Mistakes in source documents
Thread poster: Elizabeth Kelly

Elizabeth Kelly
Ireland
Local time: 23:43
English to German
+ ...
May 28, 2012

This is something that has been annoying me for a long time. I would appreciate all your feedback on this. I was asked to provide a certified translation of some certificates (there are 5 in total). In 2 of them, the person's name is misspelled. So, my question is: should I use the correct spelling in the translation or copy the wrong spelling from the source? This happens on a regular basis and I still haven't found a solution that I would be completely happy with. Any suggestions? TIA

Daniela Lima
 

Tom in London
United Kingdom
Local time: 23:43
Member (2008)
Italian to English
All the time May 28, 2012

This happens to me frequently.

If you are sure you know what the correct spelling is the target language, then of course you must use the correct spelling - particularly on a certificate, because that name will probably go into a database somewhere and if it isn't spelt correctly it will never come up in searches.

As for the source language with the incorrect spelling: I always leave it as I found it.

One recent example: The famous artist Joseph Beyus (ugh!)

[Edited at 2012-05-28 16:28 GMT]


 

Elizabeth Kelly
Ireland
Local time: 23:43
English to German
+ ...
TOPIC STARTER
Thank you Tom May 28, 2012

Yes, some of them really are horrendous!

In this particular case, I decided to add a Translator's Note (Anm.d.Übers.:Fehler im Original, richtige Schreibweise:...), as there were more mistakes, such as "Oklahoma City, CA" and I am pretty sure that Oklahoma City is not in Californiaicon_smile.gif So my solution here was translating the mistake as found in the original (given that it is a certified translation) and then advising the reader that the text includes an error. Would you just translate it as "Oklahoma City, Oklahoma" anyway without poiting out the deviation from the source document?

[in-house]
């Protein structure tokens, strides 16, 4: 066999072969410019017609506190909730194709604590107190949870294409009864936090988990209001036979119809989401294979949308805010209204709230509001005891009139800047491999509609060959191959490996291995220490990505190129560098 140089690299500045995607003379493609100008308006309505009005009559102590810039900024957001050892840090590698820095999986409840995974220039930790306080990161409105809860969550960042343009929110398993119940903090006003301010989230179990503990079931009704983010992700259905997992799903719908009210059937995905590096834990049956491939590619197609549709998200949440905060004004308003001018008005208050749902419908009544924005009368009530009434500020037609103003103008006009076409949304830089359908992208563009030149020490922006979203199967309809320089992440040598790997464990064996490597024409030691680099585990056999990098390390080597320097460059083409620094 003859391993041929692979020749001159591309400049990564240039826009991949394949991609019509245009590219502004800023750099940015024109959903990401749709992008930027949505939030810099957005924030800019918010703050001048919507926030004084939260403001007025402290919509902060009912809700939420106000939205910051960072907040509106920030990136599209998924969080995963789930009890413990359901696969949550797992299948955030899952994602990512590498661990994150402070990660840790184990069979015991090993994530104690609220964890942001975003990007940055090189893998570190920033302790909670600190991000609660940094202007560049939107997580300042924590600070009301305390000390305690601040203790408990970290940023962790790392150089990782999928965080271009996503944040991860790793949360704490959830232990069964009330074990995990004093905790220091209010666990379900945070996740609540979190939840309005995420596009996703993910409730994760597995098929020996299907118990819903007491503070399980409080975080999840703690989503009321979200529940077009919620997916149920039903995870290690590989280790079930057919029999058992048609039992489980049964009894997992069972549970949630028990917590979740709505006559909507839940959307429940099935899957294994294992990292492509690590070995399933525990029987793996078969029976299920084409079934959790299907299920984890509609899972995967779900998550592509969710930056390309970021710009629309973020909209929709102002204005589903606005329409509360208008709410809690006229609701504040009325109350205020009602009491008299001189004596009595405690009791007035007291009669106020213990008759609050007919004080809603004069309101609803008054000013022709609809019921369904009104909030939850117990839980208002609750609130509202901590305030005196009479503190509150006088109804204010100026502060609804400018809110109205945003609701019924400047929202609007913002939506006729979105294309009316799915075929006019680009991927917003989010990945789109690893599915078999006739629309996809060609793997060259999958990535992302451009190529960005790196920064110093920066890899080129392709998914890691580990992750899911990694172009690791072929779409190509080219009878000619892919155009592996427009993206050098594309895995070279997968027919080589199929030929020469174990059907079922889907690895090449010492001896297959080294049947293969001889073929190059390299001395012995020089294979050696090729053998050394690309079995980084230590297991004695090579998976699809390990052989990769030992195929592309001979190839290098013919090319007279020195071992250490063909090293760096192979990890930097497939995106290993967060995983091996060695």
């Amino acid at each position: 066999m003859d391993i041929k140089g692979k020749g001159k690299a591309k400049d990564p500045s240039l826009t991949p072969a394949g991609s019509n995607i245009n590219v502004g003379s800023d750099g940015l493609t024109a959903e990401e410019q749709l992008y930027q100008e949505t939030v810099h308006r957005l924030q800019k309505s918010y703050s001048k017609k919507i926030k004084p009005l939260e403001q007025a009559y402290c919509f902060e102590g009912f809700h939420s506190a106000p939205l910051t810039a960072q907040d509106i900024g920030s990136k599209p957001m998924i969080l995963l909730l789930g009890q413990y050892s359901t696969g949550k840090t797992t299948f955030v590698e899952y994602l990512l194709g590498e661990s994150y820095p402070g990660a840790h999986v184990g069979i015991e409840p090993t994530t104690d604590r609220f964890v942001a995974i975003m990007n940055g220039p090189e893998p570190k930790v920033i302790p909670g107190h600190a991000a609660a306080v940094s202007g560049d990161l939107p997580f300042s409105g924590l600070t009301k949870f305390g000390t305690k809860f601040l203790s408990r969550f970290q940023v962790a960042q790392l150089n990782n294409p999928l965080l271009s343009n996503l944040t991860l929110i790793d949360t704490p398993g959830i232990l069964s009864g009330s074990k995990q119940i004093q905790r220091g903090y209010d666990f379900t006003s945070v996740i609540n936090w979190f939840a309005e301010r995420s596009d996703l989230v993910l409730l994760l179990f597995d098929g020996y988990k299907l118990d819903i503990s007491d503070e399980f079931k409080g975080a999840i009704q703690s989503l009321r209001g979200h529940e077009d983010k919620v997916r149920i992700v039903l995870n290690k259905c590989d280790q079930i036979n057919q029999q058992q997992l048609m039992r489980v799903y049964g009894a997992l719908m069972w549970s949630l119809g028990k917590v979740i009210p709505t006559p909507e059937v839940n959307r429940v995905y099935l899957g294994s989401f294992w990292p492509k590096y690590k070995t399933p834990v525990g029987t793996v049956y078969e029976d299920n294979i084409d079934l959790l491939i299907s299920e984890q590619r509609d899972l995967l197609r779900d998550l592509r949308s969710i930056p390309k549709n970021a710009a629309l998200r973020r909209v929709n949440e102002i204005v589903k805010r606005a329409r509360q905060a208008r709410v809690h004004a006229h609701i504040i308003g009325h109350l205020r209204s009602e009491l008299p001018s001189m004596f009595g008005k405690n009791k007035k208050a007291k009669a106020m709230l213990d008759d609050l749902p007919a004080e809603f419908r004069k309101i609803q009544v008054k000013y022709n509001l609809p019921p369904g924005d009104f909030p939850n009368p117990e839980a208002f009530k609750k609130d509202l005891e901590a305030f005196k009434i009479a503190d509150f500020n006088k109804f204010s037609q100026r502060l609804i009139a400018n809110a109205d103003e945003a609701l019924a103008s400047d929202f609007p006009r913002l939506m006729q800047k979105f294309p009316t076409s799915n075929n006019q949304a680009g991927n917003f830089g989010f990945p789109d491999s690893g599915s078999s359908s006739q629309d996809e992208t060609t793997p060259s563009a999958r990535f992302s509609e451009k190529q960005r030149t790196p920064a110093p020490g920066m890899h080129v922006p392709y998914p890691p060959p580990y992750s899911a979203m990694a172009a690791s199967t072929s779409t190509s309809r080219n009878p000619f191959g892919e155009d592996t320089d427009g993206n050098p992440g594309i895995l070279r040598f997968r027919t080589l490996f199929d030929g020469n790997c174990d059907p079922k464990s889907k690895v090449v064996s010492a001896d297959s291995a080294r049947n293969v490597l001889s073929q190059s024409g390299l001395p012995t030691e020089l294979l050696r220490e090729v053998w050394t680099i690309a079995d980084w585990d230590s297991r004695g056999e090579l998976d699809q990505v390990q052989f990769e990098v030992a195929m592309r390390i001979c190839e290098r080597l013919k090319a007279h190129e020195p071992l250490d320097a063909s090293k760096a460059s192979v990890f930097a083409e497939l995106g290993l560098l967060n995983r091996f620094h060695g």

Tomás Cano Binder, BA, CT  Identity Verified
Spain
Local time: 00:43
Member (2005)
English to Spanish
+ ...
Keep the wrong spelling... May 28, 2012

...and add a translator's note to state the correct name, or simply place a [sic] after the wrong name (http://en.wikipedia.org/wiki/Sic).

 

Tom in London
United Kingdom
Local time: 23:43
Member (2008)
Italian to English
Oklohama May 28, 2012

Elizabeth Kelly wrote:

Yes, some of them really are horrendous!

In this particular case, I decided to add a Translator's Note (Anm.d.Übers.:Fehler im Original, richtige Schreibweise:...), as there were more mistakes, such as "Oklahoma City, CA" and I am pretty sure that Oklahoma City is not in Californiaicon_smile.gif So my solution here was translating the mistake as found in the original (given that it is a certified translation) and then advising the reader that the text includes an error. Would you just translate it as "Oklahoma City, Oklahoma" anyway without poiting out the deviation from the source document?


You could be creative yourself and call it Oklahamaicon_smile.gif


 

XXXphxxx (X)  Identity Verified
United Kingdom
Local time: 23:43
Portuguese to English
+ ...
Agree May 28, 2012

Tomás Cano Binder, CT wrote:

...and add a translator's note to state the correct name, or simply place a [sic] after the wrong name (http://en.wikipedia.org/wiki/Sic).


Don't change anything off your own bat, if necessary run it past the client. However, for a certified translation you should leave the errors as they are and annotate them.


 

neilmac  Identity Verified
Spain
Local time: 00:43
Spanish to English
+ ...
Also agree May 28, 2012

Tomás Cano Binder, CT wrote:

...and add a translator's note to state the correct name, or simply place a [sic] after the wrong name (http://en.wikipedia.org/wiki/Sic).


ESPECIALLY in a sworn translation. You can prepare a "fe de errata" to deliver along with the translated draft.


 

Samuel Murray  Identity Verified
Netherlands
Local time: 00:43
Member (2006)
English to Afrikaans
+ ...
If certificate, retain misspelling May 28, 2012

Elizabeth Kelly wrote:
I was asked to provide a certified translation of some certificates (there are 5 in total). In 2 of them, the person's name is misspelled. So, my question is: should I use the correct spelling in the translation or copy the wrong spelling from the source?